Greenpeace Ships Are Setting Sail to Tackle the Global Plastic Pollution Crisis

by Graham Forbes

February 7, 2019

Wanna know where plastic pollution really starts and ends? Join the Rainbow Warrior and Beluga as they set sail to find out all about it.

Tavish Campbell attaches a GPS tracker onto ghost fishing nets in the Great Pacific Garbage Patch. The buoy will send the position of the nets as they travel around the gyre, increasing our understanding of currents and how trash accumulates in the gyre. The crew of the Greenpeace ship MY Arctic Sunrise voyaged into the Great Pacific Garbage Patch document plastics and other marine debris. The Great Pacific Garbage Patch is a soupy mix of plastics and microplastics, now twice the size of Texas, in the middle of the North Pacific Ocean.

© Justin Hofman / Greenpeace

Corporations have created a plastic monster. Over 90% of the plastics ever produced have not been recycled, yet corporations have plans to dramatically increase their production of plastic packaging. With plastic production set to quadruple by 2050, recycling can never be enough to solve this problem.

But the global movement to hold these corporations accountable is growing. More than 3 million of you have joined us in urging companies to stop polluting our planet with throwaway plastic. And together with over 1,400 allies in the global Break Free From Plastic movement, we conducted 239 cleanups in 42 countries to identify the biggest corporate polluters.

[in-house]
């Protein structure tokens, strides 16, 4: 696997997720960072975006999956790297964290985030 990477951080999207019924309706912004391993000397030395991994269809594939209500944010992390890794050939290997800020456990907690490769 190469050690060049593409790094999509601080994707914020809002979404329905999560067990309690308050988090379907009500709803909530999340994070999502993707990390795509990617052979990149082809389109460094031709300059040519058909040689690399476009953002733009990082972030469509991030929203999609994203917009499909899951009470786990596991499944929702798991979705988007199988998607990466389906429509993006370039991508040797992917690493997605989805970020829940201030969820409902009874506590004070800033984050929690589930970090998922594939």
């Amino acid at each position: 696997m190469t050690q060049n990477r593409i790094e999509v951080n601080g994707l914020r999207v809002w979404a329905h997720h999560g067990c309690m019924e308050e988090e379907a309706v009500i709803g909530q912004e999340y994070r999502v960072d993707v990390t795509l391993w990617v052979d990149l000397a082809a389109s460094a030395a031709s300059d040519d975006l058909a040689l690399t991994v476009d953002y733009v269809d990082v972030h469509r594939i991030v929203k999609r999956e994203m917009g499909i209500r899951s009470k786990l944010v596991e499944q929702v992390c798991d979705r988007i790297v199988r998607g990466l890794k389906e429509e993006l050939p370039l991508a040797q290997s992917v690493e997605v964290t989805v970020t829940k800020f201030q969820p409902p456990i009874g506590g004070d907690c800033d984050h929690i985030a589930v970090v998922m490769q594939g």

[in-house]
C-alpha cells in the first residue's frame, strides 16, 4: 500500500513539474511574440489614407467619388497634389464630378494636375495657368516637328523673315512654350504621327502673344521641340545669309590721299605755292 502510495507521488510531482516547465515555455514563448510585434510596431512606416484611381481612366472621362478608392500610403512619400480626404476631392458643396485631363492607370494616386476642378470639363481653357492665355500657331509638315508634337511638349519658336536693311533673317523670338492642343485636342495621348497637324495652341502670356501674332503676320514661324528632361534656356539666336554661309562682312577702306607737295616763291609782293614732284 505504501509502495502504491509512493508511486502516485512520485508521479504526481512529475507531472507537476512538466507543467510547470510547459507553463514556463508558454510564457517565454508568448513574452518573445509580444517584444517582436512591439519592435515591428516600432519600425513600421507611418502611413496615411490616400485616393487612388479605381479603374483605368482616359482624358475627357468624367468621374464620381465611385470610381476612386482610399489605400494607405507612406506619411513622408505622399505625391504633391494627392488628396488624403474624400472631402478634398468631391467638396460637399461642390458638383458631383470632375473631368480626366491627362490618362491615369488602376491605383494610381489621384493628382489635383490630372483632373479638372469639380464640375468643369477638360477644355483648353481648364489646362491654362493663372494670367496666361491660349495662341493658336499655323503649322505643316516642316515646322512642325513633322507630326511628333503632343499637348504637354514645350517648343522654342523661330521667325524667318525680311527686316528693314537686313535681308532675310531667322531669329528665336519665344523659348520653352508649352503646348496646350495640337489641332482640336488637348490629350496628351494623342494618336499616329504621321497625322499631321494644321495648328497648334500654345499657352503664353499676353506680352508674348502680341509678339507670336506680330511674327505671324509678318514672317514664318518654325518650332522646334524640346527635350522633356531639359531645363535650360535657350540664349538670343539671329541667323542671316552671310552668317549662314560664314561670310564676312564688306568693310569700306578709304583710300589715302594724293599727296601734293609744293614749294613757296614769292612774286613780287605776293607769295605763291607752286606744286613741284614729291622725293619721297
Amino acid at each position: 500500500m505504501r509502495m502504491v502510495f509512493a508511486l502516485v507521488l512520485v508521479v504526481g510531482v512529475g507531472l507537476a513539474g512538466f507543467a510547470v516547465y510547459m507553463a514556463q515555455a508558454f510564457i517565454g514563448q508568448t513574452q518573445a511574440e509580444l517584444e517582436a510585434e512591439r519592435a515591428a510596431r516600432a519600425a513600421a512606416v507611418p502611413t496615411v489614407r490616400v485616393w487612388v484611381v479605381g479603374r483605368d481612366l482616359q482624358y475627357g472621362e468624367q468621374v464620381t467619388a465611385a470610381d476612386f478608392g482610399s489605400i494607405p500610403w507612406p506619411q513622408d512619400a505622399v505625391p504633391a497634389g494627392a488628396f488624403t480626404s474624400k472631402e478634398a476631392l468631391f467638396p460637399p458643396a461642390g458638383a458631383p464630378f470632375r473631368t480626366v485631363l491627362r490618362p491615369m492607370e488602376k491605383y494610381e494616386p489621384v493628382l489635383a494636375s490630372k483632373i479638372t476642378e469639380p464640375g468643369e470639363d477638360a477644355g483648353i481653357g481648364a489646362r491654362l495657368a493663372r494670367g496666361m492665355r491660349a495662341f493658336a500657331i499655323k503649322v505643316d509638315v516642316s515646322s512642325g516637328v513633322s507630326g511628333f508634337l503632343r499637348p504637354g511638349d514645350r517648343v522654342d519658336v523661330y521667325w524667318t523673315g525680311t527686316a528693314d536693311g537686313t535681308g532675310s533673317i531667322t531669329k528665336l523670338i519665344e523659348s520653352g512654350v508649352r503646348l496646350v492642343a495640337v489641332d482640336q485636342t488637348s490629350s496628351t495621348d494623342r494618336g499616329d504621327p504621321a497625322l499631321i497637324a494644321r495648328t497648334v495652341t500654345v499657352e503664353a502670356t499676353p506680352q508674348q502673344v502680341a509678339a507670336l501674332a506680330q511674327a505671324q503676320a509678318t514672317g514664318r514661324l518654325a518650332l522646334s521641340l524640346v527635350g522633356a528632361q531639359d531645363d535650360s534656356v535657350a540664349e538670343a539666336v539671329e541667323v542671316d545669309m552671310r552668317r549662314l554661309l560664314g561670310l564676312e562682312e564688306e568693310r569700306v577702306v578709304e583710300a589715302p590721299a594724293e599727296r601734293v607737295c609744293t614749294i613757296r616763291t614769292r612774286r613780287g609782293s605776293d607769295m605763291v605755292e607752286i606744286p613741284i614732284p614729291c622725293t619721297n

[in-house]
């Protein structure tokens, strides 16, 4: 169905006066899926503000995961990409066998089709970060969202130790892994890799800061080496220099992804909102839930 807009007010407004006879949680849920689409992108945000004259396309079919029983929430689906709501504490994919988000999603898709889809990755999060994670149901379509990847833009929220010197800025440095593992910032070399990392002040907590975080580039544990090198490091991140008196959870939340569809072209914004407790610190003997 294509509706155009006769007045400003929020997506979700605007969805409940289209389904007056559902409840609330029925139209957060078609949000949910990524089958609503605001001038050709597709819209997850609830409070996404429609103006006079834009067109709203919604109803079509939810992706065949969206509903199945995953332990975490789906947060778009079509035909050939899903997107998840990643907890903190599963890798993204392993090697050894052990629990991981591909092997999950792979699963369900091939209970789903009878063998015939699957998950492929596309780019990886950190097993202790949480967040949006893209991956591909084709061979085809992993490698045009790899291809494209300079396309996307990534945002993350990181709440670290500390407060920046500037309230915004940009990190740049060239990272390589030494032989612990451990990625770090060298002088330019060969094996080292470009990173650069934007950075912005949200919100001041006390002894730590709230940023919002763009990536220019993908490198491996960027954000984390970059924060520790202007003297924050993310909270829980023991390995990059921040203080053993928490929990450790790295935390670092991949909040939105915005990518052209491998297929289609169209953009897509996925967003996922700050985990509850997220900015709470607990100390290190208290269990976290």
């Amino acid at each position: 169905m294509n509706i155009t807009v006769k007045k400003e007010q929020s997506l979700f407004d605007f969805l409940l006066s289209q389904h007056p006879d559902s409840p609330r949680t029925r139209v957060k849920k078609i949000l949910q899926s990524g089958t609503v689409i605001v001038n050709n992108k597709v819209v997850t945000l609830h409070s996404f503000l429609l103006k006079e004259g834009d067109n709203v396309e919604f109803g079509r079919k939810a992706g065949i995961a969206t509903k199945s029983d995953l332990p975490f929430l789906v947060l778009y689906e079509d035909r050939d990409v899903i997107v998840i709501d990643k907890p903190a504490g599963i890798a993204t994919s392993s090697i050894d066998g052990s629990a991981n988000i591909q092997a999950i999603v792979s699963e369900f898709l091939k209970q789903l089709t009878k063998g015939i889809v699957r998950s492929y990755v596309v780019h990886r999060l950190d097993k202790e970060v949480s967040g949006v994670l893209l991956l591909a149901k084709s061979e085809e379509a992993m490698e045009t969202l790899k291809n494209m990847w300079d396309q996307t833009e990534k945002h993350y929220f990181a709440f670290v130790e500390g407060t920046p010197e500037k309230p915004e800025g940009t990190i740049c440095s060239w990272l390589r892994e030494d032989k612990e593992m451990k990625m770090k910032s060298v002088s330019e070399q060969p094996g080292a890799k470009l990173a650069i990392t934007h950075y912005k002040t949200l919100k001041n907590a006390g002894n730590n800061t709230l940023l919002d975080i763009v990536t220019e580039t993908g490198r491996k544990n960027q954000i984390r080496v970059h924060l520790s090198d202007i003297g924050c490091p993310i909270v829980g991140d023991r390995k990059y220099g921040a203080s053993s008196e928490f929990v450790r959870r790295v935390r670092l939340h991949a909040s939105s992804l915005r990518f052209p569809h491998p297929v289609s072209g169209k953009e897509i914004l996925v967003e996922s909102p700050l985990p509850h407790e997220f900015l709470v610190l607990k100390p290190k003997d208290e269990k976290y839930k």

In October, Greenpeace International released the Crisis of Convenience report, based on a survey to 11 of the biggest fast-moving consumer goods companies globally. Despite some of these companies publicly signing a voluntary, non-binding commitment to tackle the crisis, the report revealed that none of the companies surveyed currently have comprehensive plans to move away from single-use packaging; on the contrary, most of them have plans to increase the overall amount of plastic packaging they produce.

So now we are deploying the Greenpeace ships; the Rainbow Warrior and the Beluga, to tell the global story of where plastic pollution really starts and ends. We are rallying supporters worldwide to help hold these companies accountable and to make sure they follow up on their words with bold action. Because we don’t need more talk — we need concrete, urgent action to stop plastic pollution at the source!

Greenpeace’s flagship, the Rainbow Warrior, has been surrounded by giant single-use plastic items in Mediterranean waters. The action seeks to make visible the invisible, and to denounce the problem of plastic pollution in the oceans, especially in the Mediterranean Sea.

It’s time for Nestle, Unilever, Coca-Cola, PepsiCo., Colgate, Danone, Johnson & Johnson, and Mars to be transparent about exactly how much plastic packaging they are producing and make concrete plans to reduce. It’s time for these corporations to invest in alternative ways to deliver their products to us and phase out single-use plastic.

These companies have created a monster, and we are not willing to allow the plastic monster to grow anymore. We need concrete plans for reduction, and we need them now. We need corporations to slay the plastic monster.

Stay tuned for more details about Greenpeace’s ships’ whereabouts in the coming weeks and months and to see how you can get involved! 

By Graham Forbes

Graham Forbes fights for our ocean as Greenpeace's Global Seafood Markets Project Leader.

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